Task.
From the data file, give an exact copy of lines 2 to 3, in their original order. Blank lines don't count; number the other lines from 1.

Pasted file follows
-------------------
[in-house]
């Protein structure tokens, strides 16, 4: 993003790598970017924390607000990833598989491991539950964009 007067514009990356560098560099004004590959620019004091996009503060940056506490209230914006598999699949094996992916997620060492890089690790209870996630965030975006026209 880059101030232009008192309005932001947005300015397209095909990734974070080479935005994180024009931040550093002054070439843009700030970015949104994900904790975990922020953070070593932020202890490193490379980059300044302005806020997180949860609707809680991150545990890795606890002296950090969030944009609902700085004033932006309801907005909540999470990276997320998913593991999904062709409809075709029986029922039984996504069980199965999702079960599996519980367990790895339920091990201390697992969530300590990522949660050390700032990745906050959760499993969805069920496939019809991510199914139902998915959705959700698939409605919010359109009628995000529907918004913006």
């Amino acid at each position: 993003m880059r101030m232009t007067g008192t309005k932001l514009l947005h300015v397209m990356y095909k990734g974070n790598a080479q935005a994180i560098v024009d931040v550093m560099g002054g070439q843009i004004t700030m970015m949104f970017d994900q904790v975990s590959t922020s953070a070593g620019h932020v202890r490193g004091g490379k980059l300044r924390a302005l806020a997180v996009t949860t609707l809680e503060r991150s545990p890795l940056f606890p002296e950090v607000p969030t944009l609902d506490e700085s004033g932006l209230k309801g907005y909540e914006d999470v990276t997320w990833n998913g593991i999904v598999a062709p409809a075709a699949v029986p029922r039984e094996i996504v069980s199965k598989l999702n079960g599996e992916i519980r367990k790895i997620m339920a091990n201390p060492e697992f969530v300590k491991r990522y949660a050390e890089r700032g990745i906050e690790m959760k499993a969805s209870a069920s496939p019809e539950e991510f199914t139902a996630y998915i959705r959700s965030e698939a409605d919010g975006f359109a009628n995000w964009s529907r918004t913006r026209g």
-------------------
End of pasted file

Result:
């Protein structure tokens, strides 16, 4: 993003790598970017924390607000990833598989491991539950964009 007067514009990356560098560099004004590959620019004091996009503060940056506490209230914006598999699949094996992916997620060492890089690790209870996630965030975006026209 880059101030232009008192309005932001947005300015397209095909990734974070080479935005994180024009931040550093002054070439843009700030970015949104994900904790975990922020953070070593932020202890490193490379980059300044302005806020997180949860609707809680991150545990890795606890002296950090969030944009609902700085004033932006309801907005909540999470990276997320998913593991999904062709409809075709029986029922039984996504069980199965999702079960599996519980367990790895339920091990201390697992969530300590990522949660050390700032990745906050959760499993969805069920496939019809991510199914139902998915959705959700698939409605919010359109009628995000529907918004913006």
């Amino acid at each position: 993003m880059r101030m232009t007067g008192t309005k932001l514009l947005h300015v397209m990356y095909k990734g974070n790598a080479q935005a994180i560098v024009d931040v550093m560099g002054g070439q843009i004004t700030m970015m949104f970017d994900q904790v975990s590959t922020s953070a070593g620019h932020v202890r490193g004091g490379k980059l300044r924390a302005l806020a997180v996009t949860t609707l809680e503060r991150s545990p890795l940056f606890p002296e950090v607000p969030t944009l609902d506490e700085s004033g932006l209230k309801g907005y909540e914006d999470v990276t997320w990833n998913g593991i999904v598999a062709p409809a075709a699949v029986p029922r039984e094996i996504v069980s199965k598989l999702n079960g599996e992916i519980r367990k790895i997620m339920a091990n201390p060492e697992f969530v300590k491991r990522y949660a050390e890089r700032g990745i906050e690790m959760k499993a969805s209870a069920s496939p019809e539950e991510f199914t139902a996630y998915i959705r959700s965030e698939a409605d919010g975006f359109a009628n995000w964009s529907r918004t913006r026209g």